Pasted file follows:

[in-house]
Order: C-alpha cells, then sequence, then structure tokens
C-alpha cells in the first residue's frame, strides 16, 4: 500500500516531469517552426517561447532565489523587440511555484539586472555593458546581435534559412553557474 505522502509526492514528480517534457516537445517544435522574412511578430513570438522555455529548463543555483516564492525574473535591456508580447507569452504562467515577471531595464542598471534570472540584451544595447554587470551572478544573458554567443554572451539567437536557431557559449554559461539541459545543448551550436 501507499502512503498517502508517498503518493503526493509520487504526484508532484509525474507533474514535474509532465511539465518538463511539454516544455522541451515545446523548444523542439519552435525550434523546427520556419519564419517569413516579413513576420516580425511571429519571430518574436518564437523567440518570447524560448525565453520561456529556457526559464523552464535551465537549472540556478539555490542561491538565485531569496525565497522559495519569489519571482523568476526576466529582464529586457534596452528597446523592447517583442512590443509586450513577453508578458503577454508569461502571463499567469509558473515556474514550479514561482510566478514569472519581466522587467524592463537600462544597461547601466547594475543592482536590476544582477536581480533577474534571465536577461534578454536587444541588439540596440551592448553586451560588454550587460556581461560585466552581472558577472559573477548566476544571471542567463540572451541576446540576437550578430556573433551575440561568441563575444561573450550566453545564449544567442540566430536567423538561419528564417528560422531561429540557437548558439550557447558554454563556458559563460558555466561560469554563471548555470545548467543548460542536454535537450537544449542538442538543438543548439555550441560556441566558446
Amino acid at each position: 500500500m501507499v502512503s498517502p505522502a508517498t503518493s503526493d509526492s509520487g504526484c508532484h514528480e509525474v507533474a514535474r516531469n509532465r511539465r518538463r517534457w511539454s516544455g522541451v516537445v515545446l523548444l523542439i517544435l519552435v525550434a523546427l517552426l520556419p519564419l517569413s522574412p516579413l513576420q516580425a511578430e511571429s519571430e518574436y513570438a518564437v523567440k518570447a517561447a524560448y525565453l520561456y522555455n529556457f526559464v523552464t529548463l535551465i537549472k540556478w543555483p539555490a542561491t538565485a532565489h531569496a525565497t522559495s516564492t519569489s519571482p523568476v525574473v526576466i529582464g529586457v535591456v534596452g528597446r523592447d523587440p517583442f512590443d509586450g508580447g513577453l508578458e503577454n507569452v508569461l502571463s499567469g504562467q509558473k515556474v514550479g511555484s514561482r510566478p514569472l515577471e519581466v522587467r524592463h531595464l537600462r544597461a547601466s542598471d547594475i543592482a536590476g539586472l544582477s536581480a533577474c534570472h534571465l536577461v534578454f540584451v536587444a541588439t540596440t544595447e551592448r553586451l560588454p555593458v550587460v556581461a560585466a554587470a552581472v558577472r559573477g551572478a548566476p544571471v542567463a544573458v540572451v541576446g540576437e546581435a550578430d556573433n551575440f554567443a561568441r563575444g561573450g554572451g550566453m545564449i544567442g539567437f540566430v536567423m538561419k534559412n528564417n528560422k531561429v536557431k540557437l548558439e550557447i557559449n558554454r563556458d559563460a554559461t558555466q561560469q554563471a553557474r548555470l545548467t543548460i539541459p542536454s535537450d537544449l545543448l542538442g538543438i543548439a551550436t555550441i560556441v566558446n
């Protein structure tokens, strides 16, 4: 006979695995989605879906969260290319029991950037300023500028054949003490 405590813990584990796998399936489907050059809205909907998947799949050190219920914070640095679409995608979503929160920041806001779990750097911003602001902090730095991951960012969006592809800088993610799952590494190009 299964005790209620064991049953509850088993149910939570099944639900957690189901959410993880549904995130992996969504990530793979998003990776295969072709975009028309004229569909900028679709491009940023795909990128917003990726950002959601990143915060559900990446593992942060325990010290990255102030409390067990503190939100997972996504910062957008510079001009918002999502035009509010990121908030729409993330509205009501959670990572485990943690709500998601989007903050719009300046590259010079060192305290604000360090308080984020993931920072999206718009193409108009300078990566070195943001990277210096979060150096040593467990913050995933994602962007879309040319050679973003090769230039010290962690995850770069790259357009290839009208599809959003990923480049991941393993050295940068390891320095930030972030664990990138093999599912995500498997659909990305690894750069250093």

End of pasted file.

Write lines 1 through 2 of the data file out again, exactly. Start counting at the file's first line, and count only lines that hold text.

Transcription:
[in-house]
Order: C-alpha cells, then sequence, then structure tokens